(Because if Rocky movies were fair game, this column would just be all of us agreeing that Rocky IV was the greatest movie ever made.)
In an attempt to keep this column from quickly degrading into a list of Rocky movies, we agreed that none of them would be eligible for inclusion. What we ended up with is a list containing a few legitimate classics, a few cult favorites, and the formula for a damn good movie night with your fellow fight fans this weekend. At least for those of you who won’t be streaming War MMA’s inaugural event on Saturday night, obviously.
John Hyams’s 2002 documentary The Smashing Machine
(Rather than pick just one memorable scene, we’ve included the whole documentary.)
John Hyams’s 2002 documentary The Smashing Machine is mainly remembered as a cautionary tale — a hard look at a hard sport, full of broken bodies, drug abuse, and predatory behavior of the physical and emotional varieties. And make no mistake, it should be remembered for all of that. It’s absolutely gut-wrenching to watch the downfall of an incredible talent like Mark Kerr, an alpha male who was utterly chewed up by professional fighting.
But it also captures an incredible moment in time that will never, ever take place again. I’m speaking of course of the PRIDE 2000 Open-Weight Grand Prix — the greatest, most absurdly over-the-top MMA tournament in the history of the sport — which is captured in the second half of the movie. Among the competitors were old-school UFC legends who were already considered to be past their sell-by date (Royce Gracie, Kerr’s longtime friend Mark Coleman), international stars (Kazushi Sakuraba, Igor Vovchanchyn), and Kerr, whose career could have reached new heights in the tournament. Instead, it marked the beginning of the end.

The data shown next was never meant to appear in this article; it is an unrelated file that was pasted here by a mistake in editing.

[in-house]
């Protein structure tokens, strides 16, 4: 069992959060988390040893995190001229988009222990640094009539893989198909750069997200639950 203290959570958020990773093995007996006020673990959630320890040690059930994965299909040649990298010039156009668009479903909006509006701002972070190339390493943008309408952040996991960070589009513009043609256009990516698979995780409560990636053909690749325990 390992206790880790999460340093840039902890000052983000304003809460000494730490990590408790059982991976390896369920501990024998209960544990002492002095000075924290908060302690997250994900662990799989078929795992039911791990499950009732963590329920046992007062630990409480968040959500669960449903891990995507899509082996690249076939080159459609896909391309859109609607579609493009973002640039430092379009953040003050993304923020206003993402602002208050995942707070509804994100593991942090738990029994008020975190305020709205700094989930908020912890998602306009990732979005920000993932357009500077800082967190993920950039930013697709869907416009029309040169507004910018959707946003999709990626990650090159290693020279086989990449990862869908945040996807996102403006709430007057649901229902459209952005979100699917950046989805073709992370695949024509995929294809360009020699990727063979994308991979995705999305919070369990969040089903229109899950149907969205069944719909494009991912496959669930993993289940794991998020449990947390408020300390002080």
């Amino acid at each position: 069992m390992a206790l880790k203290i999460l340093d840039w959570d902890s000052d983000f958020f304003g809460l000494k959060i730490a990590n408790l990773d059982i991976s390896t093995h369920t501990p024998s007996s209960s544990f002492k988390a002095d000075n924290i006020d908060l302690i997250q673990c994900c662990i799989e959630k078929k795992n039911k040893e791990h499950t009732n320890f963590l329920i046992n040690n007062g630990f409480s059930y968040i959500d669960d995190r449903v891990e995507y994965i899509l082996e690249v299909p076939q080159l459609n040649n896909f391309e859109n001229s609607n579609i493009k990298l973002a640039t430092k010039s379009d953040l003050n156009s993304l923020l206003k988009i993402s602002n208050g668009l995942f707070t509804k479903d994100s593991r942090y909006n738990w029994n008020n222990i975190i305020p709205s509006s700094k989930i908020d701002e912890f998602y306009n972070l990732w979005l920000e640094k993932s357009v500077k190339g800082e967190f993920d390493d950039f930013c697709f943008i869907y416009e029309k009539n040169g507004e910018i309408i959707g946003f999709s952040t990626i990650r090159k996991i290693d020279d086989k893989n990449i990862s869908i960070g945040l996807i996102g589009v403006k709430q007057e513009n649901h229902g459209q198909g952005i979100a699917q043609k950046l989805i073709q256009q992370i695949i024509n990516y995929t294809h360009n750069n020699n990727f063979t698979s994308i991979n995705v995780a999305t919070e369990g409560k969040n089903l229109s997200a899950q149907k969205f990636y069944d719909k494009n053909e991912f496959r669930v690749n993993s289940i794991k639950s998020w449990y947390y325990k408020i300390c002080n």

Tournaments are inherently dramatic; it’s the reason why Enter the Dragon and Bloodsport are so often name-checked as the greatest martial arts films of all time. But fiction can’t hold a candle to real life, and The Smashing Machine was a perfect meeting of subject and style, full of cinematic moments that felt like they must have been scripted, but weren’t.
How about Renzo Gracie cackling manically as he introduces us to Ricardo Morais, reveling in Morais’s vow to show no mercy against Mark Coleman at PRIDE 8, as Morais swipes his arms along the water like some kind of nightmarish river monster?
How about Mark Kerr’s friends staging an intervention around his hospital bed after Kerr suffers an overdose, breaking the hulking wrestler down to tears?
How about Kerr succumbing to exhaustion in his epic battle with Kazuyuki Fujita — who rightfully earned his “World’s Greatest Chin” reputation that night — but successfully leaving Fujita too damaged to face Coleman in the semi-finals? In the end, Coleman advances to the finals and avenges Kerr’s previous beating at the hands of Vovchanchyn with a series of brutal knee strikes to the head, the same technique that Vovchanchyn used to stop Kerr the previous year. Sacrifice and redemption. You couldn’t write it any better.
May 1st, 2000, was a farewell to MMA’s prehistoric age. It featured the last great eight-man tournament in the sport’s history, and the first loss suffered by Royce Gracie. And while Coleman enjoyed the last heroic moment of his career, Kerr faded away. His most embarrassing losses were yet to come, and mercifully, the documentary ends before we get to see them.
(“Honey” Roy Palmer vs. “Hammerhead” Hagan: criminally overlooked when discussing the greatest movie fights)
“Fight movies” are a dime a dozen, and to say that most of them are nothing less than cinematic dumpster fires would be a compliment. But every so often there is a beacon of hope that makes us believe in the genre again. That guiding light is what keeps us coming back in anticipation of discovering another Best of the Best – or at least something entertaining like The Hammer – but mostly we end up disappointed with the film and then ultimately pissed off with ourselves for spending the cash, optimism or both in hopes that lightning could strike again.